Q:

5/8/2013
I have a patient who had a rash following treatment with penicillin. A dermatologist verified that this was a drug rash secondary to the penicillin. Ten days after the stopping of the penicillin she continues to get facial swelling after eating almost any food and is helped by Benedryl. Is this likely to be related to her penicillin reaction? How should I proceed both to further evaluate and treat this patient? Any suggestions would be appreciated.

A:

Thank you for your inquiry.

Unfortunately, I am not sure that we can be of much help to you in regards to your inquiry. There are several “pieces of the puzzle” that are missing; namely, a detailed description of the rash. For example, was it urticarial in nature? Also, a more detailed description of the “facial swelling” would be needed. Is it bilateral? Does it appear to be symmetrical or asymmetrical? What areas of the face are involved? How long does it last?

Nonetheless, I will do my best to respond. First of all, I do not believe that one can make the assumption that the “rash” which followed the administration of penicillin was actually due to the drug. There are confirmatory tests that we have to help document that a cutaneous manifestation was due to penicillin, a skin test or an in vitro specific IgE anti-penicillin.

However, the only reason to perform this type of testing would be if the rash was urticarial. It would not help document whether or not a non-urticarial rash was related to the drug.

It is true that rashes after an antibiotic can start after cessation of the drug, but 10 days is a rather long time for this to occur. And I do not think we can accept a priori that the rash was related to the administration of penicillin based on the information we have.

Therefore, if the rash was unrelated, the facial swelling of course would also not be expected to be due to the penicillin. The term “facial swelling” itself does not give us adequate information to assist in trying to determine the nature of the problem, but I am going to assume that you are talking about a patient with angioedema. In this case, if it is angioedema, I would have to classify it, based on the information that is available, as idiopathic. However, I would not, with the limited description we have available, feel comfortable asking you to pursue at this time a workup for angioedema.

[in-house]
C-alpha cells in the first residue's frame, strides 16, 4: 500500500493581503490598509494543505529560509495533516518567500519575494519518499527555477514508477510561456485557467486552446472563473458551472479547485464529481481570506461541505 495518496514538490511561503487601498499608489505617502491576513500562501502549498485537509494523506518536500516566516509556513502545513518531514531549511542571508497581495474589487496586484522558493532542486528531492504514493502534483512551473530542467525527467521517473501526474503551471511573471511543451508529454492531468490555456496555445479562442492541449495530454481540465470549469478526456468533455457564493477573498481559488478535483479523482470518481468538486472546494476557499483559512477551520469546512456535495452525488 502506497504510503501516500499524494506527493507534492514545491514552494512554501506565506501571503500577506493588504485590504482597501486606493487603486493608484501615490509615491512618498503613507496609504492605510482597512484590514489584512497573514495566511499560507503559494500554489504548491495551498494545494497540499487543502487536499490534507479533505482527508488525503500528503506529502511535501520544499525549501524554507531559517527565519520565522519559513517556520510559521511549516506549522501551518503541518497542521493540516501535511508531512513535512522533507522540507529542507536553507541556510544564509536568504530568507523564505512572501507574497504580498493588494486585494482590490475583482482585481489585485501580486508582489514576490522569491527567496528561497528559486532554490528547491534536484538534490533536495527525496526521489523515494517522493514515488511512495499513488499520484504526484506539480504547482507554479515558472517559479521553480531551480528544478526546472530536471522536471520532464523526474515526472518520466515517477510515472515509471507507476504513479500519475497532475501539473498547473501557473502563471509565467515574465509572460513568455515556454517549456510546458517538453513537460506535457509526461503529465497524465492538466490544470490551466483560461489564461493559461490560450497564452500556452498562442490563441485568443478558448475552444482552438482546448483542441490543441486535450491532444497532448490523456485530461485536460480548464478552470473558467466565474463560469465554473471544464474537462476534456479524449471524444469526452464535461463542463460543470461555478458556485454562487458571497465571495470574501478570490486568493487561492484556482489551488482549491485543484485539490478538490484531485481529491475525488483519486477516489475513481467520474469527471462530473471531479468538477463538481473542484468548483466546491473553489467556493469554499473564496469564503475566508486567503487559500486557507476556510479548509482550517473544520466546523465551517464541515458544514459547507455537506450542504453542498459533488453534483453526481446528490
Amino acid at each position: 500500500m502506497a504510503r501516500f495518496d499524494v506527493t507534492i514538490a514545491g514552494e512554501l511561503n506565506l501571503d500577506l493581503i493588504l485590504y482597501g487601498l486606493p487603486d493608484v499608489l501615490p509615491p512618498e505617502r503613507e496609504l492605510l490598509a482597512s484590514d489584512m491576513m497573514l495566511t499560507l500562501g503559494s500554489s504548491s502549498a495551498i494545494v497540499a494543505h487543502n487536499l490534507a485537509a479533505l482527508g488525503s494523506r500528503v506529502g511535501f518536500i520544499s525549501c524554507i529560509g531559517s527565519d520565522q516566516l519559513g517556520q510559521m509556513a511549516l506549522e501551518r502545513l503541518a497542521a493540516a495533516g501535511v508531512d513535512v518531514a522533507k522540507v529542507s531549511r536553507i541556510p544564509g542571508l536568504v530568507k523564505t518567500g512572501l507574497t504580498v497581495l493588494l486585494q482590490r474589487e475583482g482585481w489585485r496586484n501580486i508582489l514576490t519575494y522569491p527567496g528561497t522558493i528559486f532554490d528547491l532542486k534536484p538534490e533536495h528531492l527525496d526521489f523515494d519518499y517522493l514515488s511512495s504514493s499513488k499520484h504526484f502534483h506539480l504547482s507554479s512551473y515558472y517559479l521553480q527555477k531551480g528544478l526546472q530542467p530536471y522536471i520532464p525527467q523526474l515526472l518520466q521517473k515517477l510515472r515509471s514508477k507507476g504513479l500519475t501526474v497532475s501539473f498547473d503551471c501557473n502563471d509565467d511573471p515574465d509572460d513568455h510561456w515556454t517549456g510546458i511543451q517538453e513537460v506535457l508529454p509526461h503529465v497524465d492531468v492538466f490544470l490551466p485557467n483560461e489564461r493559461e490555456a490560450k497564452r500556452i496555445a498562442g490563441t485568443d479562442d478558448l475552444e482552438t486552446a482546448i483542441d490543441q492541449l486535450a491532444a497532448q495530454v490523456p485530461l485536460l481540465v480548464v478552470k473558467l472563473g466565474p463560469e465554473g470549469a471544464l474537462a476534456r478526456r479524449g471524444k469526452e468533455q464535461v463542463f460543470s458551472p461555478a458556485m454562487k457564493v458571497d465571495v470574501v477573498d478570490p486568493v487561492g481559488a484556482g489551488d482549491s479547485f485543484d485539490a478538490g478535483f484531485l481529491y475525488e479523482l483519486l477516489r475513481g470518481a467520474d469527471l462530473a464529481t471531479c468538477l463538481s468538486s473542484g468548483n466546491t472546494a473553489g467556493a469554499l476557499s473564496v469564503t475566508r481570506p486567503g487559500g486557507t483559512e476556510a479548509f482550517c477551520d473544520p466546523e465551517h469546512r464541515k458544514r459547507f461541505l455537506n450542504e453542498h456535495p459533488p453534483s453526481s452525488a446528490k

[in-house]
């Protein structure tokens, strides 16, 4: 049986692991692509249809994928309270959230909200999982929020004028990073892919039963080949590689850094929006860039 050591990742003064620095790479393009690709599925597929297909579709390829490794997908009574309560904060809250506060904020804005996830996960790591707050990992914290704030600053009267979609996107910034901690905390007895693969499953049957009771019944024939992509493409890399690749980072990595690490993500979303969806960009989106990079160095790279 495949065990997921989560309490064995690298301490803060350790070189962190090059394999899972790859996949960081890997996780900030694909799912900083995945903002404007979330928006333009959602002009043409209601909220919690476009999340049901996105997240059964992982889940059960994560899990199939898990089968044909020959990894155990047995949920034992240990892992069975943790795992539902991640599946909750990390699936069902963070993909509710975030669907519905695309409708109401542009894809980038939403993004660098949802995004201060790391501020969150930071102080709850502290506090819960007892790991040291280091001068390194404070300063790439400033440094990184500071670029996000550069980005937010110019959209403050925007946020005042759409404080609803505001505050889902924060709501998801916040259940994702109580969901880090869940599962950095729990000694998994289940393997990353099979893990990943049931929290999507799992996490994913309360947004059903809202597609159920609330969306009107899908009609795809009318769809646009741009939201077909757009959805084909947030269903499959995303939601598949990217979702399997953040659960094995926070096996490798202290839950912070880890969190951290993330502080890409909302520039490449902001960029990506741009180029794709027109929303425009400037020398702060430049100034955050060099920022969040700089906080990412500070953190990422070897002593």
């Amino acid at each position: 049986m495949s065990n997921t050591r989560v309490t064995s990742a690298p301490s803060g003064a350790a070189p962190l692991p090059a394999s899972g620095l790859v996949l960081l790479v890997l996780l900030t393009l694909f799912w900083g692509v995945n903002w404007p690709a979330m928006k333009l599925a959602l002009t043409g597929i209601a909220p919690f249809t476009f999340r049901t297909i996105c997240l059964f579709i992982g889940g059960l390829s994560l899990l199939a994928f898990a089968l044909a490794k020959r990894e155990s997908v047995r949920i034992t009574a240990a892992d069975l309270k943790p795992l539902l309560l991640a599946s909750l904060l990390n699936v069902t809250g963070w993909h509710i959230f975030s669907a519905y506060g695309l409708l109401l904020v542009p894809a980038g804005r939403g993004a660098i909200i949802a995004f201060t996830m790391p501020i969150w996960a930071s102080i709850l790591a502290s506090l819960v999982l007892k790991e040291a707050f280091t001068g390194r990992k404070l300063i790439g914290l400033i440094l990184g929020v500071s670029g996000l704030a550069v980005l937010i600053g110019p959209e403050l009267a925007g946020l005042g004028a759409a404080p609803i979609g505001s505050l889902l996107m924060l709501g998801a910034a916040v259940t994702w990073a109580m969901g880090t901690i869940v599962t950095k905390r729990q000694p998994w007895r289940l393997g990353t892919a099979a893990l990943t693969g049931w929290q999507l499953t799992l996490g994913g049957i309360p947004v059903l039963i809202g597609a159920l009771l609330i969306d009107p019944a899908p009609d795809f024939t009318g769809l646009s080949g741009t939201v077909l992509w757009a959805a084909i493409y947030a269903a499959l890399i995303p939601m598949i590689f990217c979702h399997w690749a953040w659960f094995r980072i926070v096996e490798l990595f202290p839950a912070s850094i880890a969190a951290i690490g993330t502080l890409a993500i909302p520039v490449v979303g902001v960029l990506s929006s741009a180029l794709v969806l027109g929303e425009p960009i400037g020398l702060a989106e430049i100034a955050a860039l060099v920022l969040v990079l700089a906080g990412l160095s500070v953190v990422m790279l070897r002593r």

In summary, I do not think we have enough facts to be of much benefit to you, but from what you have said, I doubt that either the rash or the facial swelling is related to the previous administration of penicillin. The symptom complex you described is certainly not one with which I am familiar as due to penicillin allergy.

However, if the rash was urticarial, you could at least pursue the diagnosis; and in doing so, I would suggest skin testing to penicilloyl polylysine and aqueous penicillin G.

Thank you again for your inquiry and we hope this response is helpful to you.

Sincerely,
Phil Lieberman, M.D.

AAAAI - American Academy of Allergy Asthma & Immunology